The following excerpt is adapted from Debra Fileta’s brand new book, Choosing Marriage, and is used with permission.
I had a set of unrealistic expectations going into marriage.
I was in my early 20s when I first met John, and I was completely enamored with the love of my life and soon-to-be husband. He could absolutely do no wrong in my eyes. Since dating was perpetually awesome, naturally I assumed marriage would be even more awesome. Why wouldn’t it be?
The actual experience of marriage shattered my idealism, because when you’re living with someone day in and day out, you quickly move from expectations to reality. But after 10 years, I see John in a much deeper, more significant way. He’s no longer the man who could do no wrong. Rather, he’s a human being who has flaws, weaknesses and sins, just like I do. I’ve seen the beautiful sides to him, and I’ve also seen the ugly sides to him. Sides he’s also seen in me.
But in the reality of who he is, my love for him has been forged so much deeper. Not despite of his weaknesses, but because of his weaknesses. I see him, the real him, and I love him more deeply with each day. Because you can’t experience real love with a person until you’ve experienced the entirety of a person—the good, the bad, the ugly and the beautiful.
FROM ASSUMPTIONS TO TRUTH
We all enter relationships with a set of underlying assumptions, even though we often don’t notice their existence. They shape our actions, choices, behaviors and feelings, and they influence our interactions. Our view of relationships is shaped by the relationships we engage in starting from the earliest years of our life. Everything we know about love begins taking shape based on how love was communicated to us in the early years of our childhood within the context of our family of origin. Assumptions are shaped by past relationship experiences, from the way we interacted with our parents or the people who raised us, to the friendships we develop, to the people we date, and all the way through to marriage. And slowly, those assumptions begin making their way into how we interact with the people closest to us, which is oftentimes why they go unnoticed until we get married.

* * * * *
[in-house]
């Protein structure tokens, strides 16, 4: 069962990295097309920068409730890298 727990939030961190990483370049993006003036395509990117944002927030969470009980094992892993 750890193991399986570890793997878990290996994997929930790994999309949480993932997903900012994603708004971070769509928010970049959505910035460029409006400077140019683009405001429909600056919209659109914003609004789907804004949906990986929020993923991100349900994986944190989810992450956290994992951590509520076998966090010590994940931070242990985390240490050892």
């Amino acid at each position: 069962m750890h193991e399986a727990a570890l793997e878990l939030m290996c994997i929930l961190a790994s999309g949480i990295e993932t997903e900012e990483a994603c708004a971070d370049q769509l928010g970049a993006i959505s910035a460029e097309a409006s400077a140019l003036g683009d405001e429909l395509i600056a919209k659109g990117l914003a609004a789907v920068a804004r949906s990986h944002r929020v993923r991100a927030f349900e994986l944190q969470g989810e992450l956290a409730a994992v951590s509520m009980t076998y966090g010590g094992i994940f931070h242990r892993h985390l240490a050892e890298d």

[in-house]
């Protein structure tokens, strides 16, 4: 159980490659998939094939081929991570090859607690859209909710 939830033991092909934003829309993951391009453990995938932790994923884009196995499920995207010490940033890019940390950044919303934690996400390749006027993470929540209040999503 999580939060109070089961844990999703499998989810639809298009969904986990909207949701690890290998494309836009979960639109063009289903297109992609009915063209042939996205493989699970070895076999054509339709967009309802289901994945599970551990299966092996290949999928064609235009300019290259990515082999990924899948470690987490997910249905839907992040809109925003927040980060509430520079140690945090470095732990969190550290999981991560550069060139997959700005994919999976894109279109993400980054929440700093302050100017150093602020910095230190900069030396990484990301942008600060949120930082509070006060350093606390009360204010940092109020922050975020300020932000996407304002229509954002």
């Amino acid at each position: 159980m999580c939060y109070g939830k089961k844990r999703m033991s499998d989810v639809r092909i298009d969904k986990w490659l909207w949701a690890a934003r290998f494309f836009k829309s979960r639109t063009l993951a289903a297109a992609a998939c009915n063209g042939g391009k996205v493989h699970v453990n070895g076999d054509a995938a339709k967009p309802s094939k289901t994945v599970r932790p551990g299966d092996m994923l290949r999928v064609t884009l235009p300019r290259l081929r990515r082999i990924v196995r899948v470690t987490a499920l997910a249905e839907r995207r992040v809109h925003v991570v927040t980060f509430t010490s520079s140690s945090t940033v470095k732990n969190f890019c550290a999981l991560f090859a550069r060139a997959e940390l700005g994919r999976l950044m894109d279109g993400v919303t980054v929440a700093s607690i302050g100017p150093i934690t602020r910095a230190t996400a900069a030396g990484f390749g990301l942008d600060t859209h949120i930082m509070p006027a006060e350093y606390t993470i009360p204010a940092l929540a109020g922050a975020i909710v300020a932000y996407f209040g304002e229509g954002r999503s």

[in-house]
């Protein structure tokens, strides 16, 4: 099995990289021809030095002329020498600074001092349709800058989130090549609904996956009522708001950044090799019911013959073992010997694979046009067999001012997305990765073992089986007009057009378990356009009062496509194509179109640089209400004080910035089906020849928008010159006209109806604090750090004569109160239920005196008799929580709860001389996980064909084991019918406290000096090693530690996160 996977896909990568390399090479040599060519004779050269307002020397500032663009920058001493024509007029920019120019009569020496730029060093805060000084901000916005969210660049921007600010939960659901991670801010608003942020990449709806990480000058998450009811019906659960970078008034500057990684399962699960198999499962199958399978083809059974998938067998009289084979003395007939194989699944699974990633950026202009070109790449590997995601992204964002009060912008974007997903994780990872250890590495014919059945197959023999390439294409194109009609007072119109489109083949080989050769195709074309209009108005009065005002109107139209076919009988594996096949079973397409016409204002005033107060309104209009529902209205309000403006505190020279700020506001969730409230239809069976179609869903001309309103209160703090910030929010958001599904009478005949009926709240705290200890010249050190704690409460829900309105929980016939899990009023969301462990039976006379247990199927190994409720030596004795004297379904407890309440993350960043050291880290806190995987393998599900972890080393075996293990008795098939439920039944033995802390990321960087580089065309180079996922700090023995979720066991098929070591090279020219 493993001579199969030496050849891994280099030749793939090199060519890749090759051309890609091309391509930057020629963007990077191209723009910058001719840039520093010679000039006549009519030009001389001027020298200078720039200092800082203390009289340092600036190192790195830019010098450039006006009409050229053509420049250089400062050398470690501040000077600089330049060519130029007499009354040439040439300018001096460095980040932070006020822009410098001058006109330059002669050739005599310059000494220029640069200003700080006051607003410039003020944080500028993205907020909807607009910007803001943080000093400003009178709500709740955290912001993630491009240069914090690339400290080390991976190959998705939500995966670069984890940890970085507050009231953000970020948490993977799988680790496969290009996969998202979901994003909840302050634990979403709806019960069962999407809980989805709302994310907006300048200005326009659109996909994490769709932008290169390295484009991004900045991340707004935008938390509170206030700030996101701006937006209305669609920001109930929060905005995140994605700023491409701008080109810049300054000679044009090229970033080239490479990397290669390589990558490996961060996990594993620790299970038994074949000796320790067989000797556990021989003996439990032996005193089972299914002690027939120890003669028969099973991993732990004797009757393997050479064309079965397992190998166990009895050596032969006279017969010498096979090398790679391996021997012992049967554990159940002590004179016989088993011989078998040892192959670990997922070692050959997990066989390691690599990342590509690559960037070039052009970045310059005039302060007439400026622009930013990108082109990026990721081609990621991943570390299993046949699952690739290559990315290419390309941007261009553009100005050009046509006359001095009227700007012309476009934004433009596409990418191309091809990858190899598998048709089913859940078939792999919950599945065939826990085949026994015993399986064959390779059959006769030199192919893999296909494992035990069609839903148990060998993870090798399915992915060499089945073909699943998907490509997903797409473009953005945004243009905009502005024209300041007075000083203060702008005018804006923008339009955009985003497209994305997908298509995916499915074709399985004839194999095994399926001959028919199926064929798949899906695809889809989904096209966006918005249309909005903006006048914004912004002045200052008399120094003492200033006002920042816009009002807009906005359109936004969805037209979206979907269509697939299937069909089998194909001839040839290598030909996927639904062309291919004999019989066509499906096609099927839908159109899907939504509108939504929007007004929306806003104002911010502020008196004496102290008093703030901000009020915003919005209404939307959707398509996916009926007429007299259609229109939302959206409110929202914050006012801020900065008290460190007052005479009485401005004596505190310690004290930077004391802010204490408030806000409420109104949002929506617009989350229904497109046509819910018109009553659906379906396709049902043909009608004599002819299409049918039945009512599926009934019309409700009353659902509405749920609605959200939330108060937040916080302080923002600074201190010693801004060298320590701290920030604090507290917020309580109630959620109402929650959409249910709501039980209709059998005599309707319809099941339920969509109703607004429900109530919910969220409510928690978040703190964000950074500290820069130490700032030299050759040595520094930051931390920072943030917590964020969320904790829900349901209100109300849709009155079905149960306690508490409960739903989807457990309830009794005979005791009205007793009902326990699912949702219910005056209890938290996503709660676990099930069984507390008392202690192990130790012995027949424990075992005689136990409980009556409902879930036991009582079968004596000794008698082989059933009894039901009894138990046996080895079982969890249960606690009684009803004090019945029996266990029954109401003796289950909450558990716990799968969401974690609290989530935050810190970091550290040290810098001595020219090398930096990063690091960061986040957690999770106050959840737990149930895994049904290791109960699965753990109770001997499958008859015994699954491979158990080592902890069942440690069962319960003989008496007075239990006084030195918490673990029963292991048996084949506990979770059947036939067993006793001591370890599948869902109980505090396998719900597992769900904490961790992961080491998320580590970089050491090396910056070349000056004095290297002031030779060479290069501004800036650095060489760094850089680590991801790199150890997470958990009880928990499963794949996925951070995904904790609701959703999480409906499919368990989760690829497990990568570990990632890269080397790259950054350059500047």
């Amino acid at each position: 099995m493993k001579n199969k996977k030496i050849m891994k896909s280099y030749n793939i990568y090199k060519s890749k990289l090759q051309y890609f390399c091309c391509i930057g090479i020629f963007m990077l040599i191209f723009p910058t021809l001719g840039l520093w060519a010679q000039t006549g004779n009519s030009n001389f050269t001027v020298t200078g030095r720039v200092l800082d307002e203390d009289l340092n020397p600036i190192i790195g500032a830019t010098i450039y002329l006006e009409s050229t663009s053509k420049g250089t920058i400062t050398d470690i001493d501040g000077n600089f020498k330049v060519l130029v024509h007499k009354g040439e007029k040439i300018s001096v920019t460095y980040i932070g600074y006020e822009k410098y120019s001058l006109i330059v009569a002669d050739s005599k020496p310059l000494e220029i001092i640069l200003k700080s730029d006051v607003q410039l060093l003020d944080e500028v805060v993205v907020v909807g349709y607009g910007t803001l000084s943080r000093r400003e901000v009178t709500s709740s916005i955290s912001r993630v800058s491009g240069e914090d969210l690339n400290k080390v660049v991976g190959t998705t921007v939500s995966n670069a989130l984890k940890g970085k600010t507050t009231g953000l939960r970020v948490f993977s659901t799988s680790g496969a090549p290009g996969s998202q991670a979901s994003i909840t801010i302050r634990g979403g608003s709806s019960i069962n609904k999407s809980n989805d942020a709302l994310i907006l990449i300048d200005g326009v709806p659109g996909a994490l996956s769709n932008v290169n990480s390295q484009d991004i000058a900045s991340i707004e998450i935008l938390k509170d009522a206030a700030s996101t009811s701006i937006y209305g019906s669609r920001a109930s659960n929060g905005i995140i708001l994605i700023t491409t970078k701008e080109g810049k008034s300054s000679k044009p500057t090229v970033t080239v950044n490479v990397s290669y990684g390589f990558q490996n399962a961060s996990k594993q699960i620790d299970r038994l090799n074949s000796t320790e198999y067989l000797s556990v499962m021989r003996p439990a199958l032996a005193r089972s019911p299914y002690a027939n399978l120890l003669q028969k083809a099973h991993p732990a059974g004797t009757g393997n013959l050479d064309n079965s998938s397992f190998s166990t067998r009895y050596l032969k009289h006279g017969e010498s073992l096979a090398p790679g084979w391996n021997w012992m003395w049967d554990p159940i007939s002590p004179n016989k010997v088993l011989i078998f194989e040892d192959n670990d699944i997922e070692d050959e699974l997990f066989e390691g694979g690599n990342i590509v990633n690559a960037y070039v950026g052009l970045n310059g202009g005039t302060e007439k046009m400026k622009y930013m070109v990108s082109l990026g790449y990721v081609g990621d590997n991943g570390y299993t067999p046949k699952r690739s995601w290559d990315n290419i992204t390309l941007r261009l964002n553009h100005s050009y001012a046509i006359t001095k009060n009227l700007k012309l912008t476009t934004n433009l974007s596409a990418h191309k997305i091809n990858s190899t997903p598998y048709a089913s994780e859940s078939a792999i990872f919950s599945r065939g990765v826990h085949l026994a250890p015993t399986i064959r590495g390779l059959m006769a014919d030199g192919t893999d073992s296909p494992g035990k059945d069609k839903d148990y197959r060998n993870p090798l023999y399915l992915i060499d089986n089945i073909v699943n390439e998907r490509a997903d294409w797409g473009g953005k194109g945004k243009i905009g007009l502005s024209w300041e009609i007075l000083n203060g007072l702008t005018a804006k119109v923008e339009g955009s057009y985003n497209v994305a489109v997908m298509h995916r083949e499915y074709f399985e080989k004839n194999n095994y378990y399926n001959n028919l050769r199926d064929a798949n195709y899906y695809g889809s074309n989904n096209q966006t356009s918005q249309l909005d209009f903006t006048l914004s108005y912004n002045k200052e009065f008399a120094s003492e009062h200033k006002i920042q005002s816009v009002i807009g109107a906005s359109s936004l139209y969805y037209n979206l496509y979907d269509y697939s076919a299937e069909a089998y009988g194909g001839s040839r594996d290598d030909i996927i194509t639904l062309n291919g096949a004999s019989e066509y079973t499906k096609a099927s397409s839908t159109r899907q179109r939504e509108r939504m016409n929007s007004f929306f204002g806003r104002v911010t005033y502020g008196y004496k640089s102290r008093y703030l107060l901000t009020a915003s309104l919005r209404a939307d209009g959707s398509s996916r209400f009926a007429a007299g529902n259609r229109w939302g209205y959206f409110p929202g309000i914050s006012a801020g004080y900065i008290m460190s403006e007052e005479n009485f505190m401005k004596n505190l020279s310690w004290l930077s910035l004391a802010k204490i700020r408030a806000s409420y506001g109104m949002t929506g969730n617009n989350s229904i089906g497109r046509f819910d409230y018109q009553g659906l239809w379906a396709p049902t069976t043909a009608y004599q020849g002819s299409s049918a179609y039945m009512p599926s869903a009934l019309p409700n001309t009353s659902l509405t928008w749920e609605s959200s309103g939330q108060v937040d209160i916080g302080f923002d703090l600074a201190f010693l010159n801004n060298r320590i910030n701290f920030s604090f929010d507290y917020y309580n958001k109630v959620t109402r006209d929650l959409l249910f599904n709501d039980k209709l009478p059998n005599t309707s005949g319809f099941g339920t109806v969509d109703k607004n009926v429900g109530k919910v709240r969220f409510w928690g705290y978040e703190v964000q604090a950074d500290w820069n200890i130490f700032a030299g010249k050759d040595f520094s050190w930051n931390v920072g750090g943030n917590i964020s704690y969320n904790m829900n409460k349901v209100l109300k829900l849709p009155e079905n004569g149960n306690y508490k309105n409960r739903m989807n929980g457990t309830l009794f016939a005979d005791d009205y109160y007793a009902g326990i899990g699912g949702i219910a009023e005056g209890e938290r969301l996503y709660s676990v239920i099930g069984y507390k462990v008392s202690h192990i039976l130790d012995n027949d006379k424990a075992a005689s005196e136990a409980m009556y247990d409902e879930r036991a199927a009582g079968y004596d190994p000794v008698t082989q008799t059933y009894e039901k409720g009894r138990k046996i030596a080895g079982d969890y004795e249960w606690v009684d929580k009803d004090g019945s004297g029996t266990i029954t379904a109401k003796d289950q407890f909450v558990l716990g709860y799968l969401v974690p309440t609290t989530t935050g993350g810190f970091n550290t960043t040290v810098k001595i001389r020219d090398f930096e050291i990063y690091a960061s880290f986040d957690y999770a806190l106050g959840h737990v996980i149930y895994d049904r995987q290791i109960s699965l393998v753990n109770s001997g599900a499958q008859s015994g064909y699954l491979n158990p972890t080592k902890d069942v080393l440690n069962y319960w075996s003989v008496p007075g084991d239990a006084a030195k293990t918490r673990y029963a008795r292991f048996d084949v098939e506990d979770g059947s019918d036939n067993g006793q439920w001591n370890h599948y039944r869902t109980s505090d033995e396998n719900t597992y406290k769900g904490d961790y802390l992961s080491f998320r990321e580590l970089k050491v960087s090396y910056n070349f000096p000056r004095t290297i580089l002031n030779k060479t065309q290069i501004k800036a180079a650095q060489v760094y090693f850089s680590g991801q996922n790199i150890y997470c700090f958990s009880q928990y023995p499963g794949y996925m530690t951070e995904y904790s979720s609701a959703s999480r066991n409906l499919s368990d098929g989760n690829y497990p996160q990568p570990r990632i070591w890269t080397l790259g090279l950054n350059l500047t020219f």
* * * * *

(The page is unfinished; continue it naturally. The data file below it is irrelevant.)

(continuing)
In gathering research to formulate the chapters of this book, I asked over 1,000 married people to identify what areas of marriage came with the biggest reality check. Here’s what they reported.
Opposites attract. We tend to be drawn to people who possess the qualities, strengths and personality traits we lack. It’s not uncommon for an introvert to be married to an extrovert. Or for the funny guy to be married to the serious gal. Or for the laid-back person to be married to the structured person. And it makes sense, because we are often attracted to people who add something to our life. So yes, opposites do attract—but then they attack. The very same personality traits that draw you to someone initially are the exact traits that can cause conflict later on. My husband and I have some significant differences in our personalities. We often joke that I’m the gas, and he’s the brakes. I tend to want to go-go-go through life, while his laid-back personality keeps us grounded and present. Our unique qualities add depth and balance to our marriage, but if we’re not careful, these differences can cause major misunderstanding and tension.
It takes a serious commitment to understand each other, communicate and allow our personality differences to become an asset rather than a point of contention. The many different layers to our personalities need to be understood and expressed throughout marriage.
I remember one of the very first times I worked with a couple who came in for sexual issues. They had been married for four years and hadn’t consummated their marriage. After a series of counseling sessions, we were able to dig deep and uncover the reasons. There was a lot of guilt and shame attached to the topic of sex, and those assumptions had to be undone through the process of counseling. The good news is that within a few months of counseling, they were able to move forward in healing and finally experience sex in a meaningful way.
These types of sexual struggles aren’t as uncommon as one would think—they just aren’t talked about. In fact, in my survey of 1,000 married people, 80 percent of married people reported experiencing sexual struggles in marriage. So many people are dealing with the reality check of sexual issues and problems, and because of the stigma we’ve created surrounding this important topic, many couples end up needlessly suffering for far too long. We tell couples that just because they wait, their sex life will be great, rather than preparing them for the potential issues that might arise along the way. No matter what aspect of sexual struggles you’re experiencing in your marriage, there’s hope for healing (much more on this in Choosing Marriage Chapter 8: Sex Marks the Spot).